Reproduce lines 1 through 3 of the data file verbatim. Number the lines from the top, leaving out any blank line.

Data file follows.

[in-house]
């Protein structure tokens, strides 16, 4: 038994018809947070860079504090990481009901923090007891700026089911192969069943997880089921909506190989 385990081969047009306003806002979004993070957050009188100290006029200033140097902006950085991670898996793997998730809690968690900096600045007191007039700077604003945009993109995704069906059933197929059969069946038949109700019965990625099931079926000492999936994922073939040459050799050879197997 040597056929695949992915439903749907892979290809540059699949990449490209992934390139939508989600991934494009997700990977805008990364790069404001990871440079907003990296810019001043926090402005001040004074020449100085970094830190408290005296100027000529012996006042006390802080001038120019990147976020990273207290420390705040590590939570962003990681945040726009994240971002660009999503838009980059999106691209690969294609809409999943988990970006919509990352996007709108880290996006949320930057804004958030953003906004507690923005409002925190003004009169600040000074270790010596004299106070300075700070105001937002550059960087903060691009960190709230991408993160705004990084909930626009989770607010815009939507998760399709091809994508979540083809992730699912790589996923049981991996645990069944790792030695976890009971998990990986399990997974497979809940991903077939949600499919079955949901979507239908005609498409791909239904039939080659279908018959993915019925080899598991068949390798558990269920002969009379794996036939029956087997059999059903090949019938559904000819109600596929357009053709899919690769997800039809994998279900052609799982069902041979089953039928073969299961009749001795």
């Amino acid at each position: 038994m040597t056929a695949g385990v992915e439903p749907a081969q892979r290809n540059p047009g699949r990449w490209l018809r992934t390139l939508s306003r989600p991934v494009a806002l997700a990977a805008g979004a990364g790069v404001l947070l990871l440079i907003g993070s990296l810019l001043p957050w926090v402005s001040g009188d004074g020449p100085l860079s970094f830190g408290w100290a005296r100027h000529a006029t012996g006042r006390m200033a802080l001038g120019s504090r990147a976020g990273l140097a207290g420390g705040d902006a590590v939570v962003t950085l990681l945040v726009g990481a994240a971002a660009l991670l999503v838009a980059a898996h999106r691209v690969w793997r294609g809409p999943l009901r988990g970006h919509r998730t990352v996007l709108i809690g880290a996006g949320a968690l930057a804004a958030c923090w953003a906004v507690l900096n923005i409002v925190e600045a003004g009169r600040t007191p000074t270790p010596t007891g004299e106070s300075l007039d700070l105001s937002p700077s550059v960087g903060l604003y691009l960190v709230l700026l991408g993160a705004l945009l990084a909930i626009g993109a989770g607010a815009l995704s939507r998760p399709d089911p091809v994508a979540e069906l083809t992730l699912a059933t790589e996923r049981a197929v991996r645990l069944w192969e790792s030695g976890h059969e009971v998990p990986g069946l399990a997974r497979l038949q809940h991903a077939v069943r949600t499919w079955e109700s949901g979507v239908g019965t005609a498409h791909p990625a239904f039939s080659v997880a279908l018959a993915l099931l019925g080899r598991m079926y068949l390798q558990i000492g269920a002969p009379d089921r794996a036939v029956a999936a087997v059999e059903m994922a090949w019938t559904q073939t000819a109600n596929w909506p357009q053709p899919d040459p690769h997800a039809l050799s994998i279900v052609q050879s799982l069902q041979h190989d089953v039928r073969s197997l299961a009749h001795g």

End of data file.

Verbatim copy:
[in-house]
């Protein structure tokens, strides 16, 4: 038994018809947070860079504090990481009901923090007891700026089911192969069943997880089921909506190989 385990081969047009306003806002979004993070957050009188100290006029200033140097902006950085991670898996793997998730809690968690900096600045007191007039700077604003945009993109995704069906059933197929059969069946038949109700019965990625099931079926000492999936994922073939040459050799050879197997 040597056929695949992915439903749907892979290809540059699949990449490209992934390139939508989600991934494009997700990977805008990364790069404001990871440079907003990296810019001043926090402005001040004074020449100085970094830190408290005296100027000529012996006042006390802080001038120019990147976020990273207290420390705040590590939570962003990681945040726009994240971002660009999503838009980059999106691209690969294609809409999943988990970006919509990352996007709108880290996006949320930057804004958030953003906004507690923005409002925190003004009169600040000074270790010596004299106070300075700070105001937002550059960087903060691009960190709230991408993160705004990084909930626009989770607010815009939507998760399709091809994508979540083809992730699912790589996923049981991996645990069944790792030695976890009971998990990986399990997974497979809940991903077939949600499919079955949901979507239908005609498409791909239904039939080659279908018959993915019925080899598991068949390798558990269920002969009379794996036939029956087997059999059903090949019938559904000819109600596929357009053709899919690769997800039809994998279900052609799982069902041979089953039928073969299961009749001795």
């Amino acid at each position: 038994m040597t056929a695949g385990v992915e439903p749907a081969q892979r290809n540059p047009g699949r990449w490209l018809r992934t390139l939508s306003r989600p991934v494009a806002l997700a990977a805008g979004a990364g790069v404001l947070l990871l440079i907003g993070s990296l810019l001043p957050w926090v402005s001040g009188d004074g020449p100085l860079s970094f830190g408290w100290a005296r100027h000529a006029t012996g006042r006390m200033a802080l001038g120019s504090r990147a976020g990273l140097a207290g420390g705040d902006a590590v939570v962003t950085l990681l945040v726009g990481a994240a971002a660009l991670l999503v838009a980059a898996h999106r691209v690969w793997r294609g809409p999943l009901r988990g970006h919509r998730t990352v996007l709108i809690g880290a996006g949320a968690l930057a804004a958030c923090w953003a906004v507690l900096n923005i409002v925190e600045a003004g009169r600040t007191p000074t270790p010596t007891g004299e106070s300075l007039d700070l105001s937002p700077s550059v960087g903060l604003y691009l960190v709230l700026l991408g993160a705004l945009l990084a909930i626009g993109a989770g607010a815009l995704s939507r998760p399709d089911p091809v994508a979540e069906l083809t992730l699912a059933t790589e996923r049981a197929v991996r645990l069944w192969e790792s030695g976890h059969e009971v998990p990986g069946l399990a997974r497979l038949q809940h991903a077939v069943r949600t499919w079955e109700s949901g979507v239908g019965t005609a498409h791909p990625a239904f039939s080659v997880a279908l018959a993915l099931l019925g080899r598991m079926y068949l390798q558990i000492g269920a002969p009379d089921r794996a036939v029956a999936a087997v059999e059903m994922a090949w019938t559904q073939t000819a109600n596929w909506p357009q053709p899919d040459p690769h997800a039809l050799s994998i279900v052609q050879s799982l069902q041979h190989d089953v039928r073969s197997l299961a009749h001795g």